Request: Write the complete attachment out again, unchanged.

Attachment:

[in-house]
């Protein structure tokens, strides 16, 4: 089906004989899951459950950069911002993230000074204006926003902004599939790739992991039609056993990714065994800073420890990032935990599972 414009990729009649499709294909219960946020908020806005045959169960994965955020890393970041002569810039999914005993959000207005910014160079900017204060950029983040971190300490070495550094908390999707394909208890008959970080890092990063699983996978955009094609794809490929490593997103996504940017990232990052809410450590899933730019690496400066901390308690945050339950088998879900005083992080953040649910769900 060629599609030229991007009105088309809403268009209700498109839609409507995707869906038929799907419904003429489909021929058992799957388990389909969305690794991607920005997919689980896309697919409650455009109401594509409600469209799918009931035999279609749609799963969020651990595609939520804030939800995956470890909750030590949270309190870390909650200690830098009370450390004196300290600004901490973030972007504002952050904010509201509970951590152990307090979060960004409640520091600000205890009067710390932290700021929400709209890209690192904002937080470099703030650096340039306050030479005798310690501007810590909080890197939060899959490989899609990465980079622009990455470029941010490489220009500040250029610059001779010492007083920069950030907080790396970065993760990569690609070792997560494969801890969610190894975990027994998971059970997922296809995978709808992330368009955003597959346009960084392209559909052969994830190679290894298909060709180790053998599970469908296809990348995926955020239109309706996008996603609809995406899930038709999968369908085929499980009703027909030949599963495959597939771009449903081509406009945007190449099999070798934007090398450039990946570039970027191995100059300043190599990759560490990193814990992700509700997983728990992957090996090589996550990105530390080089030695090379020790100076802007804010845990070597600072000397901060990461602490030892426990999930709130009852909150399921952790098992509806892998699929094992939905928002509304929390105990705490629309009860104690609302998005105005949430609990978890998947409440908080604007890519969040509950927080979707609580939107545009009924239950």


[in-house]
């Protein structure tokens, strides 16, 4: 089906004989899951459950950069911002993230000074204006926003902004599939790739992991039609056993990714065994800073420890990032935990599972 414009990729009649499709294909219960946020908020806005045959169960994965955020890393970041002569810039999914005993959000207005910014160079900017204060950029983040971190300490070495550094908390999707394909208890008959970080890092990063699983996978955009094609794809490929490593997103996504940017990232990052809410450590899933730019690496400066901390308690945050339950088998879900005083992080953040649910769900 060629599609030229991007009105088309809403268009209700498109839609409507995707869906038929799907419904003429489909021929058992799957388990389909969305690794991607920005997919689980896309697919409650455009109401594509409600469209799918009931035999279609749609799963969020651990595609939520804030939800995956470890909750030590949270309190870390909650200690830098009370450390004196300290600004901490973030972007504002952050904010509201509970951590152990307090979060960004409640520091600000205890009067710390932290700021929400709209890209690192904002937080470099703030650096340039306050030479005798310690501007810590909080890197939060899959490989899609990465980079622009990455470029941010490489220009500040250029610059001779010492007083920069950030907080790396970065993760990569690609070792997560494969801890969610190894975990027994998971059970997922296809995978709808992330368009955003597959346009960084392209559909052969994830190679290894298909060709180790053998599970469908296809990348995926955020239109309706996008996603609809995406899930038709999968369908085929499980009703027909030949599963495959597939771009449903081509406009945007190449099999070798934007090398450039990946570039970027191995100059300043190599990759560490990193814990992700509700997983728990992957090996090589996550990105530390080089030695090379020790100076802007804010845990070597600072000397901060990461602490030892426990999930709130009852909150399921952790098992509806892998699929094992939905928002509304929390105990705490629309009860104690609302998005105005949430609990978890998947409440908080604007890519969040509950927080979707609580939107545009009924239950």